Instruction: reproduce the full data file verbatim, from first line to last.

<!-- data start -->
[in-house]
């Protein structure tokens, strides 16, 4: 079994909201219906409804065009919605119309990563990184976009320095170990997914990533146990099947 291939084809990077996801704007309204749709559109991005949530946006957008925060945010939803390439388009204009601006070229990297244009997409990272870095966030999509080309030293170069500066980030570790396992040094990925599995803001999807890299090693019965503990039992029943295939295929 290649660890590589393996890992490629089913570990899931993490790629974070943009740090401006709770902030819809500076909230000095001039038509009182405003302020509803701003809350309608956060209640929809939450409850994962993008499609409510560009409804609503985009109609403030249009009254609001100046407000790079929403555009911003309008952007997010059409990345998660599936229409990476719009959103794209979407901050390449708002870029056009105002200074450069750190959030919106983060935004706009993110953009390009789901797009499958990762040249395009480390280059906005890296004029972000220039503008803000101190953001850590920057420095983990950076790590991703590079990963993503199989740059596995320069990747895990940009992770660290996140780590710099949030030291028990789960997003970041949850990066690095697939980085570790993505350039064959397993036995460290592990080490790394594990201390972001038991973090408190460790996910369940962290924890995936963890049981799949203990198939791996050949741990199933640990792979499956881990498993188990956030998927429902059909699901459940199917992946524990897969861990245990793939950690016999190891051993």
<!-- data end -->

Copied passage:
[in-house]
């Protein structure tokens, strides 16, 4: 079994909201219906409804065009919605119309990563990184976009320095170990997914990533146990099947 291939084809990077996801704007309204749709559109991005949530946006957008925060945010939803390439388009204009601006070229990297244009997409990272870095966030999509080309030293170069500066980030570790396992040094990925599995803001999807890299090693019965503990039992029943295939295929 290649660890590589393996890992490629089913570990899931993490790629974070943009740090401006709770902030819809500076909230000095001039038509009182405003302020509803701003809350309608956060209640929809939450409850994962993008499609409510560009409804609503985009109609403030249009009254609001100046407000790079929403555009911003309008952007997010059409990345998660599936229409990476719009959103794209979407901050390449708002870029056009105002200074450069750190959030919106983060935004706009993110953009390009789901797009499958990762040249395009480390280059906005890296004029972000220039503008803000101190953001850590920057420095983990950076790590991703590079990963993503199989740059596995320069990747895990940009992770660290996140780590710099949030030291028990789960997003970041949850990066690095697939980085570790993505350039064959397993036995460290592990080490790394594990201390972001038991973090408190460790996910369940962290924890995936963890049981799949203990198939791996050949741990199933640990792979499956881990498993188990956030998927429902059909699901459940199917992946524990897969861990245990793939950690016999190891051993």